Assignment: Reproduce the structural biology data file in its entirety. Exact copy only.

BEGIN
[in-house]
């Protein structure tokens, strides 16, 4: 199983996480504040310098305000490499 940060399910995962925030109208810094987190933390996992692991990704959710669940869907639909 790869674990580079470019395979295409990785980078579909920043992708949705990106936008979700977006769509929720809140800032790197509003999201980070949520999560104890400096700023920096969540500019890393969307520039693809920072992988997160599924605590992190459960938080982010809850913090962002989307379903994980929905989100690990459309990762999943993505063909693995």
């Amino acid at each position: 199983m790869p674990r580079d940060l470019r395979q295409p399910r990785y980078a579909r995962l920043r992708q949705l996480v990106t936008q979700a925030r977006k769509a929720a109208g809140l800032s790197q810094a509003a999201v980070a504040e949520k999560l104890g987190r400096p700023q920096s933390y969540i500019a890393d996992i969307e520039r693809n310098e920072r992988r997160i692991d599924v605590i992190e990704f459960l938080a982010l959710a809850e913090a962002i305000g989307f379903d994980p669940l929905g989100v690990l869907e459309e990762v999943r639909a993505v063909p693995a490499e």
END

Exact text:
[in-house]
């Protein structure tokens, strides 16, 4: 199983996480504040310098305000490499 940060399910995962925030109208810094987190933390996992692991990704959710669940869907639909 790869674990580079470019395979295409990785980078579909920043992708949705990106936008979700977006769509929720809140800032790197509003999201980070949520999560104890400096700023920096969540500019890393969307520039693809920072992988997160599924605590992190459960938080982010809850913090962002989307379903994980929905989100690990459309990762999943993505063909693995």
């Amino acid at each position: 199983m790869p674990r580079d940060l470019r395979q295409p399910r990785y980078a579909r995962l920043r992708q949705l996480v990106t936008q979700a925030r977006k769509a929720a109208g809140l800032s790197q810094a509003a999201v980070a504040e949520k999560l104890g987190r400096p700023q920096s933390y969540i500019a890393d996992i969307e520039r693809n310098e920072r992988r997160i692991d599924v605590i992190e990704f459960l938080a982010l959710a809850e913090a962002i305000g989307f379903d994980p669940l929905g989100v690990l869907e459309e990762v999943r639909a993505v063909p693995a490499e």